The genetic architectures of many human phenotypes tend to be highly polygenic (influenced by many different variants; Gottesman & Shields, 1967; Visscher, Brown, McCarthy, & Yang, 2012), and what the Fourth Law states is that this is also true for behavioral phenotypes. Since the number of common variants is finite (albeit large), the Fourth Law suggests in turn that the genetic architectures of human phenotypes are also pleiotropic (each variant affects many different traits). Moreover, evidence to date, implies that behavioral phenotypes are even more polygenic than typical physical and medical traits. For example, the SNPs that have the largest effects on education (Rietveld et al., 2013) account for roughly one tenth as much variability (0.02%) as those with the largest effects on physical traits such as height and body mass index (roughly 0.3%). Moreover, as shown in Figure 2, a comparison of schizophrenia with a number of physical diseases suggests that its genetic variability is distributed among a greater number of variants with smaller effects (Ripke et al., 2013).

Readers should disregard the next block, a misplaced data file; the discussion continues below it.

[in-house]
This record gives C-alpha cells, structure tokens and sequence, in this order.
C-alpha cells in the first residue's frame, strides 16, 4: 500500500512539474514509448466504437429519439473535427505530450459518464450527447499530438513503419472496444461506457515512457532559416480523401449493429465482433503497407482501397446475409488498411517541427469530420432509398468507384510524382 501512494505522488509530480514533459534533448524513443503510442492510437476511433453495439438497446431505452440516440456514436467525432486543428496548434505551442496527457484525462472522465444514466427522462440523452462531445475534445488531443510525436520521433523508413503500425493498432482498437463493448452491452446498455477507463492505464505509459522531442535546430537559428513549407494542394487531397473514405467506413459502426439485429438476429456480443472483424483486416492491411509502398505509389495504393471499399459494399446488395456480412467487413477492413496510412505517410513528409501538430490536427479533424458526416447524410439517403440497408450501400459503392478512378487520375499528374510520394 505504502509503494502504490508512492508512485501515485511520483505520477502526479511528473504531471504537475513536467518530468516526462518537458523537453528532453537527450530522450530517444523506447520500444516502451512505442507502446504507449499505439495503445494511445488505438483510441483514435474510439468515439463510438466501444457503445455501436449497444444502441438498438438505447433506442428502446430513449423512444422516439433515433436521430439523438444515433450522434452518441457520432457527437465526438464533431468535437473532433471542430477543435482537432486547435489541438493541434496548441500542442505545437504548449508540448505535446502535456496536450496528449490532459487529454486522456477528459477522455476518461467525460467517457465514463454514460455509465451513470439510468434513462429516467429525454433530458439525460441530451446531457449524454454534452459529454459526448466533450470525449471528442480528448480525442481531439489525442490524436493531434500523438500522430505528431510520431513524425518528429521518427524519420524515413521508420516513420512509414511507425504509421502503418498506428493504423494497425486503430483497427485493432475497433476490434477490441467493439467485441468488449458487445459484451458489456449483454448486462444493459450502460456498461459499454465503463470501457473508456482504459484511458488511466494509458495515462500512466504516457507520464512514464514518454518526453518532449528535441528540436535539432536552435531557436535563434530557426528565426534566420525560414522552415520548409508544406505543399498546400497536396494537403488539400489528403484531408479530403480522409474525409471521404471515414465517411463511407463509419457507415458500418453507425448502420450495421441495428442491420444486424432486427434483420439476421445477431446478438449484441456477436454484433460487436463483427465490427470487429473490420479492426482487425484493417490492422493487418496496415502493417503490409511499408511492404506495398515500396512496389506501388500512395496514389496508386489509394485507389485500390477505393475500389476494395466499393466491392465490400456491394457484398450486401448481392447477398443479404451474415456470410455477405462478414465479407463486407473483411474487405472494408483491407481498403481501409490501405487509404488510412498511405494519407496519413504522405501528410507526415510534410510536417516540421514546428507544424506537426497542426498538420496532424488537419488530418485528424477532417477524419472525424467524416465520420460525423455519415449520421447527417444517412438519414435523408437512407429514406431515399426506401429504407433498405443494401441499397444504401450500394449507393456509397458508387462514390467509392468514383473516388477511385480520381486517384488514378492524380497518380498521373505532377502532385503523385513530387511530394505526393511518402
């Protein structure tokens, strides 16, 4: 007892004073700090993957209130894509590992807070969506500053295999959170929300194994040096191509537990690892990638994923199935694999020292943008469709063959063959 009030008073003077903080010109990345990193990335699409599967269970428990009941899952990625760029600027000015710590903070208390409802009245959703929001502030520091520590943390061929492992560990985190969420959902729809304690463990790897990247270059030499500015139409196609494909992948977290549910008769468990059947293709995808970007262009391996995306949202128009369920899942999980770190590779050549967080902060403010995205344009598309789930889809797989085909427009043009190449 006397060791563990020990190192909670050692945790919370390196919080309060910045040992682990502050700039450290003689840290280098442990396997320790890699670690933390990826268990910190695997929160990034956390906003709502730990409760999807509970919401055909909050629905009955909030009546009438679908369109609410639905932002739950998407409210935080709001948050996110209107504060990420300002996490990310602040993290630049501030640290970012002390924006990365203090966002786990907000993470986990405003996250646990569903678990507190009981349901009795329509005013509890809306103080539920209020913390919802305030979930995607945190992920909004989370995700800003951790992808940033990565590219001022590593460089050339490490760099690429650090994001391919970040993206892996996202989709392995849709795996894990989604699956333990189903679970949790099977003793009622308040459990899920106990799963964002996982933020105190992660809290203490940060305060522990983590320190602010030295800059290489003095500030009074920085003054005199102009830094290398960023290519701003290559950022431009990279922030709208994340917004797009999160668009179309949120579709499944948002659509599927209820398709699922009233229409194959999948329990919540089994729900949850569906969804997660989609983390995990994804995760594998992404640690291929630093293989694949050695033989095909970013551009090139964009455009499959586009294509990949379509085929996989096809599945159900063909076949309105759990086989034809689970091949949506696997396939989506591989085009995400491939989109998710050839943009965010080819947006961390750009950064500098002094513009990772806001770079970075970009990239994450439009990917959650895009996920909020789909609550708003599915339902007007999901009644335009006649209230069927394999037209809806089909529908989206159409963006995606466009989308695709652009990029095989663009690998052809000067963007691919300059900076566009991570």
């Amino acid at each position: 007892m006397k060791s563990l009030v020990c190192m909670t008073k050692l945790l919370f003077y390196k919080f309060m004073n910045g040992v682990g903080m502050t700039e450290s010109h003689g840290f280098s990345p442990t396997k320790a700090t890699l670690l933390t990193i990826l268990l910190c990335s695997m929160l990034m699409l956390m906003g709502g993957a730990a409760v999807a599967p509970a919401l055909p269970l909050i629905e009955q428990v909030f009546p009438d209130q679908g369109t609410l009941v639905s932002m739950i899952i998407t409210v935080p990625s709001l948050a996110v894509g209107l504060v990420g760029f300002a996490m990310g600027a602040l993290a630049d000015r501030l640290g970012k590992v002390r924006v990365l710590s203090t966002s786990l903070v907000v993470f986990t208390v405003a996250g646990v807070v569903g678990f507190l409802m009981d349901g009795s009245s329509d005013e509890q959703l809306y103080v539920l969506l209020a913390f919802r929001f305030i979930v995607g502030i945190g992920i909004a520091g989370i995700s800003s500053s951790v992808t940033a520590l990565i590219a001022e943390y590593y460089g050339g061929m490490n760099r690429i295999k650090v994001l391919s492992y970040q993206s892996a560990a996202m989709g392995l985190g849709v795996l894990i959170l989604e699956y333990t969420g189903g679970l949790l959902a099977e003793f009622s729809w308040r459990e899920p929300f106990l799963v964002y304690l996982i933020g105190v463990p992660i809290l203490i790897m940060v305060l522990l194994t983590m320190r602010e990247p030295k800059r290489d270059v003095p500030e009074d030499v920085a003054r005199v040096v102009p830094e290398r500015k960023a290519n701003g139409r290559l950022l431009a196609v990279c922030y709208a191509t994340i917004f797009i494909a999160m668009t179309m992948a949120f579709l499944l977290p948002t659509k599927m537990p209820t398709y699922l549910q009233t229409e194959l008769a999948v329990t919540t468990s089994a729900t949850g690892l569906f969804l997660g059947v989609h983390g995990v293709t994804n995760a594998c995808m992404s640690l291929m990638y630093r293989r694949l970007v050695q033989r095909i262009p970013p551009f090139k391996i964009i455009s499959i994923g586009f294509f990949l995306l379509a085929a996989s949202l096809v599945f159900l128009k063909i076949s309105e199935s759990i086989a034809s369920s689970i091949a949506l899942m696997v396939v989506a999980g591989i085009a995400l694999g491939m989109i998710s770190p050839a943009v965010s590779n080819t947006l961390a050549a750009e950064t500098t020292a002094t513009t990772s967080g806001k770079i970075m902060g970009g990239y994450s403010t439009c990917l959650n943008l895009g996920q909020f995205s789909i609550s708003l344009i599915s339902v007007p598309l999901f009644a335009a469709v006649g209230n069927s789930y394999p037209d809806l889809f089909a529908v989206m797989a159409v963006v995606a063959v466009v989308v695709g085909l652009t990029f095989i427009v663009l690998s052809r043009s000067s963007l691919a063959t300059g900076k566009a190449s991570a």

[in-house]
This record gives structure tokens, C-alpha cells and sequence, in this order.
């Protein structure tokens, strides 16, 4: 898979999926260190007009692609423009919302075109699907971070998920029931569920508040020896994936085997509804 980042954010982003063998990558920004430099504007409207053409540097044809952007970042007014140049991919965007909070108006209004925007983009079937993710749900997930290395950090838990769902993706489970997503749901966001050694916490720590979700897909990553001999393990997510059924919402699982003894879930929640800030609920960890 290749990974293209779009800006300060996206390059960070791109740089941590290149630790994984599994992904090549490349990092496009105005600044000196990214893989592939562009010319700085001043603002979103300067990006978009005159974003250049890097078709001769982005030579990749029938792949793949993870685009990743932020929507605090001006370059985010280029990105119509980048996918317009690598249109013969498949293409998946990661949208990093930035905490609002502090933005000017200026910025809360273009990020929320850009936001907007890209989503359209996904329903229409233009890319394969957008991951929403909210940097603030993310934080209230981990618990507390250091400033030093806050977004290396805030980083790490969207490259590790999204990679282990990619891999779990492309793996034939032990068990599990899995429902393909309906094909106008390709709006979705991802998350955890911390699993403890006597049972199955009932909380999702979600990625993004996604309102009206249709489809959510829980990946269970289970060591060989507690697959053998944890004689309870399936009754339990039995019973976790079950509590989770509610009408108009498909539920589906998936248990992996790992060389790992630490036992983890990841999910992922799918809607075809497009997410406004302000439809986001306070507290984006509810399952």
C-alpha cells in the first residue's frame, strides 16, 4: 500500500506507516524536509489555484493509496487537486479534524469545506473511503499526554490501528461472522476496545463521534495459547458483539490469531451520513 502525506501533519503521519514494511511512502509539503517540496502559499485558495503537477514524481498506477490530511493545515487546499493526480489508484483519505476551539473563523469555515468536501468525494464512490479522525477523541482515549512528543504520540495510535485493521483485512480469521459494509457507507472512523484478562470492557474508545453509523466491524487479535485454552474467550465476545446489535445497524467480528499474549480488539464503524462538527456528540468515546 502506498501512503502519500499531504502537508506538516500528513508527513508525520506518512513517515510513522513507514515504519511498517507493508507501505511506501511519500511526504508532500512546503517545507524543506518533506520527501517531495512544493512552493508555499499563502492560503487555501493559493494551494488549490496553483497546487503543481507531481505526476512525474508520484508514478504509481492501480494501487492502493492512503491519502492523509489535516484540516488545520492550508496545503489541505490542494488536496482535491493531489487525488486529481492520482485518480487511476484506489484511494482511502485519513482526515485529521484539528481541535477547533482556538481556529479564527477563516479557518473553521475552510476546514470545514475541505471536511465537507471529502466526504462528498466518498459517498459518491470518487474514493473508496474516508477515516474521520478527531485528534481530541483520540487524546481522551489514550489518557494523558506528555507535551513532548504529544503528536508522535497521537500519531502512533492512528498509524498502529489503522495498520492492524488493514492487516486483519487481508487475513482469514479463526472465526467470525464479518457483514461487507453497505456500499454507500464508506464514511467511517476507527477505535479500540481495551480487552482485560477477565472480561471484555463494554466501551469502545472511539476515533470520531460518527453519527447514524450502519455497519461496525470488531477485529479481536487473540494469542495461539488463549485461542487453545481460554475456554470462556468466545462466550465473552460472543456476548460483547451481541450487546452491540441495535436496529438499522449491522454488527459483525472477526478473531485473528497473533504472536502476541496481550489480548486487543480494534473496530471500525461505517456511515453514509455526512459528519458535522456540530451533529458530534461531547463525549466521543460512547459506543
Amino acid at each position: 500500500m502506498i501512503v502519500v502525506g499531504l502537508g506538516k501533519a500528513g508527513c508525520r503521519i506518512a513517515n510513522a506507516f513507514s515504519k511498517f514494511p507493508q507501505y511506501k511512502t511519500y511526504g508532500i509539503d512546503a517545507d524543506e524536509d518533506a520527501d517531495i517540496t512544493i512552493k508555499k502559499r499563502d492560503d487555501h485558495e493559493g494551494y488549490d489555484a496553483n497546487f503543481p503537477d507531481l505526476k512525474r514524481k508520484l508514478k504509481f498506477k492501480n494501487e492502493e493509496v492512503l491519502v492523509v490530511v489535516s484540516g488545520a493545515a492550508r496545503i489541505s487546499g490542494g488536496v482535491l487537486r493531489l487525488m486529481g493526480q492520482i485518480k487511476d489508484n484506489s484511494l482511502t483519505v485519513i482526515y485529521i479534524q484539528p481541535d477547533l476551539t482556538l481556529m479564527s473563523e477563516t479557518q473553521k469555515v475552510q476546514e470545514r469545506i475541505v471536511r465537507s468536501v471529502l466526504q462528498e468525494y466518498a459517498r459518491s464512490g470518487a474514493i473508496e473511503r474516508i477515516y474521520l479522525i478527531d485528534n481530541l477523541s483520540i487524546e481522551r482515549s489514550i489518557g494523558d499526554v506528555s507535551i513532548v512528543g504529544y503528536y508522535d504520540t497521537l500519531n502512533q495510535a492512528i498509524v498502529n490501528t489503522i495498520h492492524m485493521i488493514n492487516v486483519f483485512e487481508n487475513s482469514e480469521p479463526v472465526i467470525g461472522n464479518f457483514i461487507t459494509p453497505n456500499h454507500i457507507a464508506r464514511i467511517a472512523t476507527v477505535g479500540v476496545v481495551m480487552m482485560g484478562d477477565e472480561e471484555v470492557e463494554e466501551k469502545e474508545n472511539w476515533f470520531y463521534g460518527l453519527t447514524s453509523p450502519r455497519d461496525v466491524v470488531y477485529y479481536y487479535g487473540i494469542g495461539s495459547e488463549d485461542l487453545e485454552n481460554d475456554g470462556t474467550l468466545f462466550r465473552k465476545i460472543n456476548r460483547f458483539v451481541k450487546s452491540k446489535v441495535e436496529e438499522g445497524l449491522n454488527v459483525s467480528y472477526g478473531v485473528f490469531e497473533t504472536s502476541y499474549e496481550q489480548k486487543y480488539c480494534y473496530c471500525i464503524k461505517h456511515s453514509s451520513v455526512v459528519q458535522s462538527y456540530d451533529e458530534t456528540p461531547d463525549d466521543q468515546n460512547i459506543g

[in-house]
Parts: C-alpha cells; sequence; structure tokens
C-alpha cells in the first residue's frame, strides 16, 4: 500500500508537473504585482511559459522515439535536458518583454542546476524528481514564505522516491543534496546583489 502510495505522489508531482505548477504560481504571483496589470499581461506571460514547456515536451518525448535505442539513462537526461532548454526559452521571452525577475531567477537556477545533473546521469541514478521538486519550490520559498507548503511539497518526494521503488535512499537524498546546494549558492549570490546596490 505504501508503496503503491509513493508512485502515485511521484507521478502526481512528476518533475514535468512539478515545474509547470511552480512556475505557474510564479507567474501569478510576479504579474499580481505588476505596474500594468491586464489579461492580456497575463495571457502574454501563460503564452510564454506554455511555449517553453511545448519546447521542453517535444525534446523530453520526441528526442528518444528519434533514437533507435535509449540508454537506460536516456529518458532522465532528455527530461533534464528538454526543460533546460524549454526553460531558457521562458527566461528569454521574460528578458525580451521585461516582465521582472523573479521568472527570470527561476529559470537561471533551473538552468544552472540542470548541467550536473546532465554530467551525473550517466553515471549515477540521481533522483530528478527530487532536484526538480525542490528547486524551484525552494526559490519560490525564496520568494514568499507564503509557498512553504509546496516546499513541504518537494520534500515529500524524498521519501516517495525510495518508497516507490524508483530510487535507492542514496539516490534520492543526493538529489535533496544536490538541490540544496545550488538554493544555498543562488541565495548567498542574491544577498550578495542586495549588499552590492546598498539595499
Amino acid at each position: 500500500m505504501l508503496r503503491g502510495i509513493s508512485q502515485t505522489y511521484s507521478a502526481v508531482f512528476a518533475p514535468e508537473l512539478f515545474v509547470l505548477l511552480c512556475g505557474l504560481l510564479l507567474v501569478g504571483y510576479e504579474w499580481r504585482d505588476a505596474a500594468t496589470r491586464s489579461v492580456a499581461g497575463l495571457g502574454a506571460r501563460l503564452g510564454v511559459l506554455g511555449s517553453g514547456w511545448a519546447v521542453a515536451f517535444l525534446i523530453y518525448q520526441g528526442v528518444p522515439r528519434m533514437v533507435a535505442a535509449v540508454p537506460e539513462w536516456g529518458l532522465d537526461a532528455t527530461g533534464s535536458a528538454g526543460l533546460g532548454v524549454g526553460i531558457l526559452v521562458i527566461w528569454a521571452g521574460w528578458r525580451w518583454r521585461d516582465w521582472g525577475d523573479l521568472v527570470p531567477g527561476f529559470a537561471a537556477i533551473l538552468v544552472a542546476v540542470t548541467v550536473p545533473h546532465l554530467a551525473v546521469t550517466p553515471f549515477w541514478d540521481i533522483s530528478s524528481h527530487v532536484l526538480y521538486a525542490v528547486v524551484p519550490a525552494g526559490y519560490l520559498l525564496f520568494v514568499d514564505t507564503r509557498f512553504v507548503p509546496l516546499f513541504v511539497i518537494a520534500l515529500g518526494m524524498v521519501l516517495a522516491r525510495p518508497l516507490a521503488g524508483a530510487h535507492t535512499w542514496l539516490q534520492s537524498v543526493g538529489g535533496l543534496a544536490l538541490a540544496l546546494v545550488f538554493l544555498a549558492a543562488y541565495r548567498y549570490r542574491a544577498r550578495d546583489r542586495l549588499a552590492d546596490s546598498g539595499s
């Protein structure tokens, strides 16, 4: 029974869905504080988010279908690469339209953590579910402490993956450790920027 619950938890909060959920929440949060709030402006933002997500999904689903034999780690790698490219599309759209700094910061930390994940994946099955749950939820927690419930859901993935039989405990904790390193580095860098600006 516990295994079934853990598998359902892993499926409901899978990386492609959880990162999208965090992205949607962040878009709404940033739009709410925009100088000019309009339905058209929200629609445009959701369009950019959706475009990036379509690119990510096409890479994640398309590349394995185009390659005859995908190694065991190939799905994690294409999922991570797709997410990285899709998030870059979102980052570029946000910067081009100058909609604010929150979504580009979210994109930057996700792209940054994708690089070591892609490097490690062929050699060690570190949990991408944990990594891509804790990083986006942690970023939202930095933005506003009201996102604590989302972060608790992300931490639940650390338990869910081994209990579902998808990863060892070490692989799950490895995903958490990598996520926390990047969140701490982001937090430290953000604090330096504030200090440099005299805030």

Besides the small effect sizes of positive results in well-powered (large-sample) studies, null results (at the 5×10−8 level) in less powerful studies provide converging evidence that variants with large effects are unlikely to exist. For example, null results have been obtained in GWAS of personality (de Moor et al., 2012), suggesting that these traits are not exceptions to the pattern described here.
It is possible that rare SNPs (with <1% frequencies of the minor allele) make an important contribution to the heritabilities of behavioral traits; such SNPs are not well-represented in the GWAS we have cited. However, recent studies comprehensively assaying both common and rare variants in certain regions of the genome have failed to find any variants accounting for large portions of phenotypic variability (e.g., Purcell et al., 2014). Thus it seems that the inclusion of more variants in whole-genome sequencing studies will not alter the conclusion that individual genetic polymorphisms with effects on cognition, personality, education, or psychiatric disease accounting for even 1% of the variability are unlikely to exist. At this point, claims to the contrary should be considered extraordinary, and require corresponding amounts of evidence.